On All Memorial Days: Arthur Drew Guise

18740164_10100425134314774_5170116226944592708_n.jpgArmy Specialist “Arty” Arthur Guise was 31 years old when he took his life and one other after coming home from his second tour in Iraq. He sought help for post-traumatic stress (PTS), but the VA could not see him for months.

I distinctly remember sitting there hopeless at his funeral. None of us understood.

My boyfriend at the time told me to go to the funeral alone, because he didn’t agree with “what happened.” None of us did.

We looked at the pastor, Arty’s pastor, for any small scrap of hope to continue. None of us knew how.

His pastor said a lot of things that day. But there is one short piece of hope he gave me: “I’ve seen what PTS can do to a person,” he said. “The man who did this, the man who died, was not Arthur. He was not the same person you knew and love. Unfortunately, he took that person with him, too.”

And so that was it.

There are a lot of things Arty was–an outdoorsman, a beer enthusiast, and sometimes a food snob. He scoffed at my 5050s and laughed when I tried to incorporate protocol. “Learn how to be an officer first,” he’d chide. He and Trenton are the only people who have come to every one of my promotion ceremonies. He was my first salute when I commissioned in the Navy, and I was his final salute when we laid him to rest.

He was a strong Christian. Not the annoying fake kind who looked down on me for having Trenton at 17 years old, but the kind who would firmly grab my hand in church and lead us to our class while others scoffed and I tried not to cry. I find him there often…now. In the gardens of West Shore Evangelical Free Church and along the baseball field.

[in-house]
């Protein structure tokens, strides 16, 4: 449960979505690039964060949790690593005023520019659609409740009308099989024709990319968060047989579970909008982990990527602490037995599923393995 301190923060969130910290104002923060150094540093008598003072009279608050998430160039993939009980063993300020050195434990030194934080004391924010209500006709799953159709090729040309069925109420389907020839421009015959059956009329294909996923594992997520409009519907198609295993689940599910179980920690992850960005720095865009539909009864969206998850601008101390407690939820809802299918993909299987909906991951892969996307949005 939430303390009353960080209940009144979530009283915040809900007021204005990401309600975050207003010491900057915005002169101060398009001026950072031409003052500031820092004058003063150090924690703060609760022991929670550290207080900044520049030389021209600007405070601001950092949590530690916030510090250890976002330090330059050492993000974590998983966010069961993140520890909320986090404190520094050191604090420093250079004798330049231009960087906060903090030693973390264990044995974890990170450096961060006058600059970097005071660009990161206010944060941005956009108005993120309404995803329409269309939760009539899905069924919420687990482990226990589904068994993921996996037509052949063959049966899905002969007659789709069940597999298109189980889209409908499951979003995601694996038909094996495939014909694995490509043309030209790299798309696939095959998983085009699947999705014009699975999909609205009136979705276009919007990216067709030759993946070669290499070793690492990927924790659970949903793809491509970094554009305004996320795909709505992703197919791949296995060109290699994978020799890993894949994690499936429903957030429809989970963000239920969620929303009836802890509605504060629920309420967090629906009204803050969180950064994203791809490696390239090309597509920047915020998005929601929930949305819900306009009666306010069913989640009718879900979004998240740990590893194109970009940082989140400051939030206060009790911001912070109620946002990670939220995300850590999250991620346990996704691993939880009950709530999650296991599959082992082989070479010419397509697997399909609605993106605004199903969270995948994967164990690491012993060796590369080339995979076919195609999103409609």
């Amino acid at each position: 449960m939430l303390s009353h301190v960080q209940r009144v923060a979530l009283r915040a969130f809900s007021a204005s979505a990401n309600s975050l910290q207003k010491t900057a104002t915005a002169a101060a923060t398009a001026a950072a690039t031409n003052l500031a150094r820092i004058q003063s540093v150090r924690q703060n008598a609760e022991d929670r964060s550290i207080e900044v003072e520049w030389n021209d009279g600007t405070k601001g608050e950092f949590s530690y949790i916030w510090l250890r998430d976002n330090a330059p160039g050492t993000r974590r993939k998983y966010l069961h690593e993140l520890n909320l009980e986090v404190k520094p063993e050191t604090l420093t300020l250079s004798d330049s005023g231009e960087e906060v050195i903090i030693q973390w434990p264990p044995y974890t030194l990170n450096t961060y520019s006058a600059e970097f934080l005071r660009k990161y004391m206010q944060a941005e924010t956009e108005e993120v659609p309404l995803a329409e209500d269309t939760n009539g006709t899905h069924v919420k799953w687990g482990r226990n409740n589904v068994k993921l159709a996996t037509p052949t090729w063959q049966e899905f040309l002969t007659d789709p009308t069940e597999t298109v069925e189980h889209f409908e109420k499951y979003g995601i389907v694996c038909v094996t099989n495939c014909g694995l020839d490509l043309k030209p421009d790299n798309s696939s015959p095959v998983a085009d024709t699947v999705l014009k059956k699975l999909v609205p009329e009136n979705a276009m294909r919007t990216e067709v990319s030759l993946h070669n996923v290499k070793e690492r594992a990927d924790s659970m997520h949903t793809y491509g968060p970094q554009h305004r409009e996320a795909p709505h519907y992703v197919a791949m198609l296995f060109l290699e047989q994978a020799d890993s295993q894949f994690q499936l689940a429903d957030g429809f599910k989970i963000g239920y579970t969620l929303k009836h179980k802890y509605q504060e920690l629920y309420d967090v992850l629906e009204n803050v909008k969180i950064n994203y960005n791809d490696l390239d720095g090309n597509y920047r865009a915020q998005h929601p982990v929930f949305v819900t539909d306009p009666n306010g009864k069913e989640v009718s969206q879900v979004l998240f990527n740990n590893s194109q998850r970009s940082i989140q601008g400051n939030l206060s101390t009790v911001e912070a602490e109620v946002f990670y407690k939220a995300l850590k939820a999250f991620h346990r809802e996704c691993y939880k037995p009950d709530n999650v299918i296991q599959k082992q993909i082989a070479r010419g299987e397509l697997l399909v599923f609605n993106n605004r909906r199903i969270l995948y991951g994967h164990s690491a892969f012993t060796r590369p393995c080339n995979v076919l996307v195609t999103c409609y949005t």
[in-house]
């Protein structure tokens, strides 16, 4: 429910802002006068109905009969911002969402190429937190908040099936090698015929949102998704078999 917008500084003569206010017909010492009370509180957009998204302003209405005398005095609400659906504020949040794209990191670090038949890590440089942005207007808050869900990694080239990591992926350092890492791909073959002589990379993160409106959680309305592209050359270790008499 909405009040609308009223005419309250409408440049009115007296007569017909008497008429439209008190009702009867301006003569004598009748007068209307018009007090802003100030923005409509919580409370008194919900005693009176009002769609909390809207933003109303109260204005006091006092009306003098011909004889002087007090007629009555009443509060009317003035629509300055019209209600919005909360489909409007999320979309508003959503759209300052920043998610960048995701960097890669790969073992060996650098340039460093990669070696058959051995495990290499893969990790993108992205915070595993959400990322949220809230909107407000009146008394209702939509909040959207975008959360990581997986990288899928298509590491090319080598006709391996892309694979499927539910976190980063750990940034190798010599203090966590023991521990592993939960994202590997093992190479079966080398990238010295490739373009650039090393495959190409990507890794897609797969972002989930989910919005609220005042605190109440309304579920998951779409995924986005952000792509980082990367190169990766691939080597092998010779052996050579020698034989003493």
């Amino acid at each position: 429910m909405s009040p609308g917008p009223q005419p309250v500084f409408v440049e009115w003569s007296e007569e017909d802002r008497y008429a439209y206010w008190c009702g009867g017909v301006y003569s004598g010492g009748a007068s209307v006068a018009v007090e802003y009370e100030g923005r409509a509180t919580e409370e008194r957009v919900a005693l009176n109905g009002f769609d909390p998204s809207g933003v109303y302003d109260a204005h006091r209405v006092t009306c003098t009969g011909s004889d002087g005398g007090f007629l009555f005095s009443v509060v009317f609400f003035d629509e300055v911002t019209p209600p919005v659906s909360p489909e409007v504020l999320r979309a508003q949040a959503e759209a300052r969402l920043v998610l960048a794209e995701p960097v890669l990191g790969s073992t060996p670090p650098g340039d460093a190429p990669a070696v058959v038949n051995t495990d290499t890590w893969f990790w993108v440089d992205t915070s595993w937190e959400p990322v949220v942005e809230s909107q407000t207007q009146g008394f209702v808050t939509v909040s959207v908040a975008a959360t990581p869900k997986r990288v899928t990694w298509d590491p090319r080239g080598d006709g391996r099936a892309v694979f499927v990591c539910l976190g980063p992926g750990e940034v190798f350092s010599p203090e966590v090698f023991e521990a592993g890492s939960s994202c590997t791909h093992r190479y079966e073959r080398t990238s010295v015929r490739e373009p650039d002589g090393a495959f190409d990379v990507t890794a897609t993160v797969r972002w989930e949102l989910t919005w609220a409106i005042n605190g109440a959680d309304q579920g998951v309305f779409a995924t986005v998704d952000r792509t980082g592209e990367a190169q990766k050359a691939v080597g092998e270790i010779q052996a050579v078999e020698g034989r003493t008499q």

And so, sweet Arty, on this Memorial Day and all to follow, we remember you. Every day is Memorial Day to us now. Every time that song comes on the radio, every time I try a new IPA, every time Trenton shows compassion to someone the world shook up a little too hard, we see you. I see you in every single one of my Sailors and Marines. I see you everywhere I go as we take pictures in Israel, Hawaii, Guam, New York City, Gettysburg, Norfolk, Jordan, and on this upcoming July 2nd, Italy. I see you in who I strive to be and in the people I try to influence.

Fairest winds and following seas, my brother.

Before Humvee rollover training, Norfolk, Virginia
Blessing his tags at the Church of the Holy Sepulchre, Jerusalem
Our date to the Marine Corps Ball, Carlisle, Pennsylvania
Hiding under my whites for Fleet Week New York City
At the top of Koko Crater Trail, Oahu, Hawaii
Oahu, Hawaii
Reenlisting my Sailor, Gettysburg, Pennsylvania
Onboard USS Pennsylvania, Apra Harbor, Guam
After a long hike in Guam
With me for the Women’s March in Washington, D.C.
On this Memorial Day, and all to follow








One comment

  1. He would be humbled and honored by your kind words. And proud. He was a proud man who loved his country as much as he loved his family and friends. So much so that it was impossible for him to unsee or forget things he experienced. But we find peace knowing he is with God and is looking down and so proud of all your doing and how well you’re doing it!
    Much love,
    Always Artty’s Mom


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